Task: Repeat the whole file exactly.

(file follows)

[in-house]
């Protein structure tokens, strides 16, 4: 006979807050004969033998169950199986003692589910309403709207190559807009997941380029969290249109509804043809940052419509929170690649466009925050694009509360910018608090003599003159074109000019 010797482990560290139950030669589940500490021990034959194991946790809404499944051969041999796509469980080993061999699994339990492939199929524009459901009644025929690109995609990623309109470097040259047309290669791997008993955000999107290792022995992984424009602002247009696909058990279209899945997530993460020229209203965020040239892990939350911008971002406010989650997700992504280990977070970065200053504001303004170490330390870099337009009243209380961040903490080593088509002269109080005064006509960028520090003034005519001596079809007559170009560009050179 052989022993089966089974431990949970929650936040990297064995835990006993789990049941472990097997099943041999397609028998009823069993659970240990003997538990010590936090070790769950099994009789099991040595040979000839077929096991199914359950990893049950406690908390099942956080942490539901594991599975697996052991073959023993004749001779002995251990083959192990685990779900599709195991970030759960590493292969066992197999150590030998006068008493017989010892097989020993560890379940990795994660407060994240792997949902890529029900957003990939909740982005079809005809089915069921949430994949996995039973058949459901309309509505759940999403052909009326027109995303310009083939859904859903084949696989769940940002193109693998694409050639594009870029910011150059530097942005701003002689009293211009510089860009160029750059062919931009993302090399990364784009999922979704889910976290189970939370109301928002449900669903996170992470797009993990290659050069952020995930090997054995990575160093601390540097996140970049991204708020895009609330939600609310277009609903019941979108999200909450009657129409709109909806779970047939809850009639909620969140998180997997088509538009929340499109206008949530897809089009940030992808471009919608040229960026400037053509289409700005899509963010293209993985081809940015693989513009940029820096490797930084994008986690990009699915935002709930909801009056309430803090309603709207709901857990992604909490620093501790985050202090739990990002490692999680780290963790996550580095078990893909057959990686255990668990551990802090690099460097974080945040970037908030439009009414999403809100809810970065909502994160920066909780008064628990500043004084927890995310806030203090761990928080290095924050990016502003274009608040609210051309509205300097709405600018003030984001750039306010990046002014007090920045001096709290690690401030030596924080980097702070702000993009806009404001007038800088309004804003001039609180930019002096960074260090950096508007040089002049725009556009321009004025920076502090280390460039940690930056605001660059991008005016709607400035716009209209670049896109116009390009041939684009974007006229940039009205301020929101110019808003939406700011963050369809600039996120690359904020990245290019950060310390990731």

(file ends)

[in-house]
């Protein structure tokens, strides 16, 4: 006979807050004969033998169950199986003692589910309403709207190559807009997941380029969290249109509804043809940052419509929170690649466009925050694009509360910018608090003599003159074109000019 010797482990560290139950030669589940500490021990034959194991946790809404499944051969041999796509469980080993061999699994339990492939199929524009459901009644025929690109995609990623309109470097040259047309290669791997008993955000999107290792022995992984424009602002247009696909058990279209899945997530993460020229209203965020040239892990939350911008971002406010989650997700992504280990977070970065200053504001303004170490330390870099337009009243209380961040903490080593088509002269109080005064006509960028520090003034005519001596079809007559170009560009050179 052989022993089966089974431990949970929650936040990297064995835990006993789990049941472990097997099943041999397609028998009823069993659970240990003997538990010590936090070790769950099994009789099991040595040979000839077929096991199914359950990893049950406690908390099942956080942490539901594991599975697996052991073959023993004749001779002995251990083959192990685990779900599709195991970030759960590493292969066992197999150590030998006068008493017989010892097989020993560890379940990795994660407060994240792997949902890529029900957003990939909740982005079809005809089915069921949430994949996995039973058949459901309309509505759940999403052909009326027109995303310009083939859904859903084949696989769940940002193109693998694409050639594009870029910011150059530097942005701003002689009293211009510089860009160029750059062919931009993302090399990364784009999922979704889910976290189970939370109301928002449900669903996170992470797009993990290659050069952020995930090997054995990575160093601390540097996140970049991204708020895009609330939600609310277009609903019941979108999200909450009657129409709109909806779970047939809850009639909620969140998180997997088509538009929340499109206008949530897809089009940030992808471009919608040229960026400037053509289409700005899509963010293209993985081809940015693989513009940029820096490797930084994008986690990009699915935002709930909801009056309430803090309603709207709901857990992604909490620093501790985050202090739990990002490692999680780290963790996550580095078990893909057959990686255990668990551990802090690099460097974080945040970037908030439009009414999403809100809810970065909502994160920066909780008064628990500043004084927890995310806030203090761990928080290095924050990016502003274009608040609210051309509205300097709405600018003030984001750039306010990046002014007090920045001096709290690690401030030596924080980097702070702000993009806009404001007038800088309004804003001039609180930019002096960074260090950096508007040089002049725009556009321009004025920076502090280390460039940690930056605001660059991008005016709607400035716009209209670049896109116009390009041939684009974007006229940039009205301020929101110019808003939406700011963050369809600039996120690359904020990245290019950060310390990731």